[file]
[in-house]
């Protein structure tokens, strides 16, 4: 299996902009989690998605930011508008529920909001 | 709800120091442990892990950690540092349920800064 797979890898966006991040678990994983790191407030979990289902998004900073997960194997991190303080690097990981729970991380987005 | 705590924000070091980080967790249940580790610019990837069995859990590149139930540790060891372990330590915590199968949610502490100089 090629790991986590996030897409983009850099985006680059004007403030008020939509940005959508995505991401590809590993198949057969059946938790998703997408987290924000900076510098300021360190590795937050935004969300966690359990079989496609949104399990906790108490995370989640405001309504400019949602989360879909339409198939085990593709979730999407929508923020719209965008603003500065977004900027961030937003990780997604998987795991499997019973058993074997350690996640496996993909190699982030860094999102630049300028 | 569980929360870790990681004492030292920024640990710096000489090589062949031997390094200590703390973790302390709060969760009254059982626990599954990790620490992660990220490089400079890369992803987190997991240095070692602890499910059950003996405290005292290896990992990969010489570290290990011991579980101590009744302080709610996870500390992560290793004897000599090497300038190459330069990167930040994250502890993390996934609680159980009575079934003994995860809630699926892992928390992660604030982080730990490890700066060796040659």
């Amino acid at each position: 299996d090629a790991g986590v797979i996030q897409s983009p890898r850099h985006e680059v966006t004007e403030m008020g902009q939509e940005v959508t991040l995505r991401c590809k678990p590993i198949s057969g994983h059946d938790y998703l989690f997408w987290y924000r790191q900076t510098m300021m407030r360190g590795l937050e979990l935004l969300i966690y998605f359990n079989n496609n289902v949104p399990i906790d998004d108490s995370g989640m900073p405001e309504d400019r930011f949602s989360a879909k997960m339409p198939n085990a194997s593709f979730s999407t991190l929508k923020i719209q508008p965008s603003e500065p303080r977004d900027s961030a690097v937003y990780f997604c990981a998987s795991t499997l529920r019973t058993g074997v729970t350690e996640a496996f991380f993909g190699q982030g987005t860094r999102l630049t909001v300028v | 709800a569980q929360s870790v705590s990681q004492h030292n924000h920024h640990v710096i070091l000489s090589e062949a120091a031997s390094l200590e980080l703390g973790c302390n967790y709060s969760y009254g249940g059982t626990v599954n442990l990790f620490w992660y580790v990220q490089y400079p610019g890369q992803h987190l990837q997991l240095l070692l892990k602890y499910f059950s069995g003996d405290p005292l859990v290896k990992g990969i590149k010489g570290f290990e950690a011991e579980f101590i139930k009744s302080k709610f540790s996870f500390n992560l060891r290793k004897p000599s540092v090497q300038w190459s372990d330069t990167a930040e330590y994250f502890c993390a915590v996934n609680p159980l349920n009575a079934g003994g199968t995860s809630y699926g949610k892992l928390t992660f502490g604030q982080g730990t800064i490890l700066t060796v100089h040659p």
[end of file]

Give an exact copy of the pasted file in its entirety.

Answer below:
[in-house]
């Protein structure tokens, strides 16, 4: 299996902009989690998605930011508008529920909001 | 709800120091442990892990950690540092349920800064 797979890898966006991040678990994983790191407030979990289902998004900073997960194997991190303080690097990981729970991380987005 | 705590924000070091980080967790249940580790610019990837069995859990590149139930540790060891372990330590915590199968949610502490100089 090629790991986590996030897409983009850099985006680059004007403030008020939509940005959508995505991401590809590993198949057969059946938790998703997408987290924000900076510098300021360190590795937050935004969300966690359990079989496609949104399990906790108490995370989640405001309504400019949602989360879909339409198939085990593709979730999407929508923020719209965008603003500065977004900027961030937003990780997604998987795991499997019973058993074997350690996640496996993909190699982030860094999102630049300028 | 569980929360870790990681004492030292920024640990710096000489090589062949031997390094200590703390973790302390709060969760009254059982626990599954990790620490992660990220490089400079890369992803987190997991240095070692602890499910059950003996405290005292290896990992990969010489570290290990011991579980101590009744302080709610996870500390992560290793004897000599090497300038190459330069990167930040994250502890993390996934609680159980009575079934003994995860809630699926892992928390992660604030982080730990490890700066060796040659």
């Amino acid at each position: 299996d090629a790991g986590v797979i996030q897409s983009p890898r850099h985006e680059v966006t004007e403030m008020g902009q939509e940005v959508t991040l995505r991401c590809k678990p590993i198949s057969g994983h059946d938790y998703l989690f997408w987290y924000r790191q900076t510098m300021m407030r360190g590795l937050e979990l935004l969300i966690y998605f359990n079989n496609n289902v949104p399990i906790d998004d108490s995370g989640m900073p405001e309504d400019r930011f949602s989360a879909k997960m339409p198939n085990a194997s593709f979730s999407t991190l929508k923020i719209q508008p965008s603003e500065p303080r977004d900027s961030a690097v937003y990780f997604c990981a998987s795991t499997l529920r019973t058993g074997v729970t350690e996640a496996f991380f993909g190699q982030g987005t860094r999102l630049t909001v300028v | 709800a569980q929360s870790v705590s990681q004492h030292n924000h920024h640990v710096i070091l000489s090589e062949a120091a031997s390094l200590e980080l703390g973790c302390n967790y709060s969760y009254g249940g059982t626990v599954n442990l990790f620490w992660y580790v990220q490089y400079p610019g890369q992803h987190l990837q997991l240095l070692l892990k602890y499910f059950s069995g003996d405290p005292l859990v290896k990992g990969i590149k010489g570290f290990e950690a011991e579980f101590i139930k009744s302080k709610f540790s996870f500390n992560l060891r290793k004897p000599s540092v090497q300038w190459s372990d330069t990167a930040e330590y994250f502890c993390a915590v996934n609680p159980l349920n009575a079934g003994g199968t995860s809630y699926g949610k892992l928390t992660f502490g604030q982080g730990t800064i490890l700066t060796v100089h040659p």